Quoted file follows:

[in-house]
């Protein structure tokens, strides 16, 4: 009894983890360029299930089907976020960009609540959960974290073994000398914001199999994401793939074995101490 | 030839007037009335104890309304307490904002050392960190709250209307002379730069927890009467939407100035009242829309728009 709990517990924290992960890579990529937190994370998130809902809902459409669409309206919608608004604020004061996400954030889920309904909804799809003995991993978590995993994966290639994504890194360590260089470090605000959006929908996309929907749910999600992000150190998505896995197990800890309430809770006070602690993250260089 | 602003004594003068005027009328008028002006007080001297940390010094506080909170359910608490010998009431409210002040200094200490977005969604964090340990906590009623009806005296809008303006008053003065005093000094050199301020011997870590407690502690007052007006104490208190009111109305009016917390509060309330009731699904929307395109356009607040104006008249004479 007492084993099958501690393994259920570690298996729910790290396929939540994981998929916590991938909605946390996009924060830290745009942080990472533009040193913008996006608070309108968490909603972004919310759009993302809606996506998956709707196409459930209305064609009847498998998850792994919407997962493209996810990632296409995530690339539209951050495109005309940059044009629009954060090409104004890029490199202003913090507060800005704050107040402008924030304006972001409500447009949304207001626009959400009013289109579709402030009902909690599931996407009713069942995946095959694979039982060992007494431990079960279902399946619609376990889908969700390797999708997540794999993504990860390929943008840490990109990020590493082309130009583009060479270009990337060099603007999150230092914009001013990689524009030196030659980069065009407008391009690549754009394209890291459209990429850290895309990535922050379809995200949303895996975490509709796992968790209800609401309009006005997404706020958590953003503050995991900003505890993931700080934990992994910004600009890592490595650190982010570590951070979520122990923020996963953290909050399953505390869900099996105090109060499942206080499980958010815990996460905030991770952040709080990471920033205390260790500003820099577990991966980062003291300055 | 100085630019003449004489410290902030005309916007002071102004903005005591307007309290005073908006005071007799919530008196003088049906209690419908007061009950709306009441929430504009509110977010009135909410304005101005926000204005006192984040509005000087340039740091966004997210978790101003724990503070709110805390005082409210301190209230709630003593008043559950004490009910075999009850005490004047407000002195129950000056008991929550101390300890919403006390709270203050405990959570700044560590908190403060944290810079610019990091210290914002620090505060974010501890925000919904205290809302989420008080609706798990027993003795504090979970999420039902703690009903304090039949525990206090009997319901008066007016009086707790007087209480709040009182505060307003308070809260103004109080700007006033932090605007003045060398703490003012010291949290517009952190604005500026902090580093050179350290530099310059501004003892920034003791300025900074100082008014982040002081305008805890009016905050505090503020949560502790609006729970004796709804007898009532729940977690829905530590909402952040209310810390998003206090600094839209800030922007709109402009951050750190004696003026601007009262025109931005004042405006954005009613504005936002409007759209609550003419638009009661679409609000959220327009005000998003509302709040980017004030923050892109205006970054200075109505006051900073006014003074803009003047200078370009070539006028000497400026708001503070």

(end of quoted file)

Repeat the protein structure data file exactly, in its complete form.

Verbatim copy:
[in-house]
């Protein structure tokens, strides 16, 4: 009894983890360029299930089907976020960009609540959960974290073994000398914001199999994401793939074995101490 | 030839007037009335104890309304307490904002050392960190709250209307002379730069927890009467939407100035009242829309728009 709990517990924290992960890579990529937190994370998130809902809902459409669409309206919608608004604020004061996400954030889920309904909804799809003995991993978590995993994966290639994504890194360590260089470090605000959006929908996309929907749910999600992000150190998505896995197990800890309430809770006070602690993250260089 | 602003004594003068005027009328008028002006007080001297940390010094506080909170359910608490010998009431409210002040200094200490977005969604964090340990906590009623009806005296809008303006008053003065005093000094050199301020011997870590407690502690007052007006104490208190009111109305009016917390509060309330009731699904929307395109356009607040104006008249004479 007492084993099958501690393994259920570690298996729910790290396929939540994981998929916590991938909605946390996009924060830290745009942080990472533009040193913008996006608070309108968490909603972004919310759009993302809606996506998956709707196409459930209305064609009847498998998850792994919407997962493209996810990632296409995530690339539209951050495109005309940059044009629009954060090409104004890029490199202003913090507060800005704050107040402008924030304006972001409500447009949304207001626009959400009013289109579709402030009902909690599931996407009713069942995946095959694979039982060992007494431990079960279902399946619609376990889908969700390797999708997540794999993504990860390929943008840490990109990020590493082309130009583009060479270009990337060099603007999150230092914009001013990689524009030196030659980069065009407008391009690549754009394209890291459209990429850290895309990535922050379809995200949303895996975490509709796992968790209800609401309009006005997404706020958590953003503050995991900003505890993931700080934990992994910004600009890592490595650190982010570590951070979520122990923020996963953290909050399953505390869900099996105090109060499942206080499980958010815990996460905030991770952040709080990471920033205390260790500003820099577990991966980062003291300055 | 100085630019003449004489410290902030005309916007002071102004903005005591307007309290005073908006005071007799919530008196003088049906209690419908007061009950709306009441929430504009509110977010009135909410304005101005926000204005006192984040509005000087340039740091966004997210978790101003724990503070709110805390005082409210301190209230709630003593008043559950004490009910075999009850005490004047407000002195129950000056008991929550101390300890919403006390709270203050405990959570700044560590908190403060944290810079610019990091210290914002620090505060974010501890925000919904205290809302989420008080609706798990027993003795504090979970999420039902703690009903304090039949525990206090009997319901008066007016009086707790007087209480709040009182505060307003308070809260103004109080700007006033932090605007003045060398703490003012010291949290517009952190604005500026902090580093050179350290530099310059501004003892920034003791300025900074100082008014982040002081305008805890009016905050505090503020949560502790609006729970004796709804007898009532729940977690829905530590909402952040209310810390998003206090600094839209800030922007709109402009951050750190004696003026601007009262025109931005004042405006954005009613504005936002409007759209609550003419638009009661679409609000959220327009005000998003509302709040980017004030923050892109205006970054200075109505006051900073006014003074803009003047200078370009070539006028000497400026708001503070």